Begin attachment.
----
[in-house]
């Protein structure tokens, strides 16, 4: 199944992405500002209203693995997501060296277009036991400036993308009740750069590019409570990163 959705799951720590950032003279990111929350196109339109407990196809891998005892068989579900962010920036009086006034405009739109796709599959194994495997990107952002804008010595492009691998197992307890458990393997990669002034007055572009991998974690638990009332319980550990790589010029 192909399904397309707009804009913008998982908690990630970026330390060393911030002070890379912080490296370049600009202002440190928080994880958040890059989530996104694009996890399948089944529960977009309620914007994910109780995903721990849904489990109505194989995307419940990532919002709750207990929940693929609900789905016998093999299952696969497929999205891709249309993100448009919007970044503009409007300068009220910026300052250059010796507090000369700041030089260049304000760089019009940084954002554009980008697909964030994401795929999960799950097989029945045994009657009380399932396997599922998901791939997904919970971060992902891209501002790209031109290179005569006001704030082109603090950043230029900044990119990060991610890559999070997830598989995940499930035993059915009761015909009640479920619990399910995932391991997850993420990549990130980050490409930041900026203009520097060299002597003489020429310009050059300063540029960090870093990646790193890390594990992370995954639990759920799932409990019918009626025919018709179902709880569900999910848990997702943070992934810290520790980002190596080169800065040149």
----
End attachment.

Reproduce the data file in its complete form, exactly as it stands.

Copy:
[in-house]
């Protein structure tokens, strides 16, 4: 199944992405500002209203693995997501060296277009036991400036993308009740750069590019409570990163 959705799951720590950032003279990111929350196109339109407990196809891998005892068989579900962010920036009086006034405009739109796709599959194994495997990107952002804008010595492009691998197992307890458990393997990669002034007055572009991998974690638990009332319980550990790589010029 192909399904397309707009804009913008998982908690990630970026330390060393911030002070890379912080490296370049600009202002440190928080994880958040890059989530996104694009996890399948089944529960977009309620914007994910109780995903721990849904489990109505194989995307419940990532919002709750207990929940693929609900789905016998093999299952696969497929999205891709249309993100448009919007970044503009409007300068009220910026300052250059010796507090000369700041030089260049304000760089019009940084954002554009980008697909964030994401795929999960799950097989029945045994009657009380399932396997599922998901791939997904919970971060992902891209501002790209031109290179005569006001704030082109603090950043230029900044990119990060991610890559999070997830598989995940499930035993059915009761015909009640479920619990399910995932391991997850993420990549990130980050490409930041900026203009520097060299002597003489020429310009050059300063540029960090870093990646790193890390594990992370995954639990759920799932409990019918009626025919018709179902709880569900999910848990997702943070992934810290520790980002190596080169800065040149």